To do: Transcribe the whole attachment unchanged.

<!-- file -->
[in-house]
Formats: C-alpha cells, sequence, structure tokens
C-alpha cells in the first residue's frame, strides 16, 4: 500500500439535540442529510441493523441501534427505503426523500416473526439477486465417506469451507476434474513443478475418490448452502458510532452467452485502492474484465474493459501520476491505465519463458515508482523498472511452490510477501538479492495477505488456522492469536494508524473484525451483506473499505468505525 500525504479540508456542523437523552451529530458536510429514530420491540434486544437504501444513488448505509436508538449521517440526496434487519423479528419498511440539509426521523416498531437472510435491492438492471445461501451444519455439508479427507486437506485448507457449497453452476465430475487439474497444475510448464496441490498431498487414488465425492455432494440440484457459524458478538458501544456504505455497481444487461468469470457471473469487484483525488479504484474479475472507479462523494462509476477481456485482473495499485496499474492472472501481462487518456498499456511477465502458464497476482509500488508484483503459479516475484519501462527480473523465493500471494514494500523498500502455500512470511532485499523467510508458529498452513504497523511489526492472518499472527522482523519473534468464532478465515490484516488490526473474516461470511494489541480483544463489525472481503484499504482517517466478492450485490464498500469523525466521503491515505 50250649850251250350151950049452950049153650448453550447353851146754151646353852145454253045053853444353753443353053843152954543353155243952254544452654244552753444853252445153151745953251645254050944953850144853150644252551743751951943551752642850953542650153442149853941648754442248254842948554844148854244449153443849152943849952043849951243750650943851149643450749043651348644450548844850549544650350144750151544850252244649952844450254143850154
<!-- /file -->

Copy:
[in-house]
Formats: C-alpha cells, sequence, structure tokens
C-alpha cells in the first residue's frame, strides 16, 4: 500500500439535540442529510441493523441501534427505503426523500416473526439477486465417506469451507476434474513443478475418490448452502458510532452467452485502492474484465474493459501520476491505465519463458515508482523498472511452490510477501538479492495477505488456522492469536494508524473484525451483506473499505468505525 500525504479540508456542523437523552451529530458536510429514530420491540434486544437504501444513488448505509436508538449521517440526496434487519423479528419498511440539509426521523416498531437472510435491492438492471445461501451444519455439508479427507486437506485448507457449497453452476465430475487439474497444475510448464496441490498431498487414488465425492455432494440440484457459524458478538458501544456504505455497481444487461468469470457471473469487484483525488479504484474479475472507479462523494462509476477481456485482473495499485496499474492472472501481462487518456498499456511477465502458464497476482509500488508484483503459479516475484519501462527480473523465493500471494514494500523498500502455500512470511532485499523467510508458529498452513504497523511489526492472518499472527522482523519473534468464532478465515490484516488490526473474516461470511494489541480483544463489525472481503484499504482517517466478492450485490464498500469523525466521503491515505 50250649850251250350151950049452950049153650448453550447353851146754151646353852145454253045053853444353753443353053843152954543353155243952254544452654244552753444853252445153151745953251645254050944953850144853150644252551743751951943551752642850953542650153442149853941648754442248254842948554844148854244449153443849152943849952043849951243750650943851149643450749043651348644450548844850549544650350144750151544850252244649952844450254143850154